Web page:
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the United States at the court of Great Britain, an office at that time deemed peculiarly delicate and interesting. Although his reception by the king was favorable and courteous, Mr. Adams found the British ministry cold and unfriendly toward the United States, and he was, therefore, unable to negotiate a commercial treaty with that nation. In other respects, however, he rendered valuable services to his country, and, besides assisting in forming treaties with Prussia and Morocco, he wrote, while in Europe, an elaborate and eloquent defence of the forms of government established in the United States, in reply to strictures advanced by Mr. Turgot, the Abbé de Mably, Dr. Price, and other European writers. Immediately after the publication of this work, Mr. Adams asked permission to resign and return, and in June, 1788, he arrived in his native land, after an absence of between eight and nine years.

The services of Mr. Adams in the cause of his country, at home and abroad, during the period to which we have referred, it is believed, were not excelled by those of any other of the patriots of the revolution. In the language of one of his eulogists (Mr. J. E. Sprague, of Massachusetts): “Not a hundred men in the country could have been acquainted with any part of the labors of Mr. Adams-they appeared anonymously, or under assumed titles; they were concealed in the secret conclaves of Congress, or the more secret cabinets of princes. Such services are never known to the public; or, if known, only in history, when the actors of the day have passed from the stage, and the motives for longer concealment cease to exist. As we ascend the mount of history, and rise above the vapors of party prejudice, we shall all acknowledge that we owe our independence more to John Adams than to any other created being, and that he was the GREAT LEADER of the American Revolution."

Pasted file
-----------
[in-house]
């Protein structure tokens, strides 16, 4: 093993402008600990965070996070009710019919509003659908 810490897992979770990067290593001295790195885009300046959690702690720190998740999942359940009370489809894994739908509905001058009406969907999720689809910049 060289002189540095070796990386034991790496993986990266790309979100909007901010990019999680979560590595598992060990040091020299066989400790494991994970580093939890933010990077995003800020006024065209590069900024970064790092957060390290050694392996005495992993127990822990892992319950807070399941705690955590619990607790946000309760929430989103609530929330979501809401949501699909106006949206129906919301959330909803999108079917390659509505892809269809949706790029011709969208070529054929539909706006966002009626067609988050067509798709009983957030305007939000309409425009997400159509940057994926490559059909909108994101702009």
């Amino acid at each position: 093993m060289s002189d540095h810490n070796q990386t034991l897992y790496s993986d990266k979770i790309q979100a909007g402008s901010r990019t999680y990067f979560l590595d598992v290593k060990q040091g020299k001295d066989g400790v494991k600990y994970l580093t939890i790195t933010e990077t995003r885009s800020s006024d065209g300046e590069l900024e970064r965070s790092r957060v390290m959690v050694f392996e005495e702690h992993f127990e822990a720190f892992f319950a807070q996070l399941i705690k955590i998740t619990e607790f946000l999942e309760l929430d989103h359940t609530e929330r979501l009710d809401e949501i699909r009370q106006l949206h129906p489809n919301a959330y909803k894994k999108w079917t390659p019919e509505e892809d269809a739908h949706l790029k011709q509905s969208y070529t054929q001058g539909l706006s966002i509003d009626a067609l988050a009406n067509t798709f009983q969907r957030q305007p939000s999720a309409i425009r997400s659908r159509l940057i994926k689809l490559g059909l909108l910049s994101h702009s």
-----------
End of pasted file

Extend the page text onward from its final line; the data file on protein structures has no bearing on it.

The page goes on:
When permission was given him to return from Europe, the continental Congress adopted the following resolution: "Resolved, that Congress entertain a high sense of the services which Mr. Adams has rendered to the United States, in the execution of the various important trusts which they have from time to time committed to him; and that the thanks of Congress be presented to him for the patriotism, perseverance, integrity, and diligence, with which he has ably and faithfully served his country." Such was the testimonial of his country, expressed through the national councils, at the termination of his revolutionary and diplomatic career.

During the absence of Mr. Adams in Europe, the constitution of the United States had been formed and adopted. He highly approved of its provisions, and on his return, when it was about to go into operation, he was selected by the friends of the constitution to be placed on the ticket with Washington as a candidate for one of the two highest offices in the gift of the people. He was consequently elected vice-president, and on the assembling of the senate, he took his seat as president of that body, at New York, in April, 1789. Having been re-elected to that office in 1792,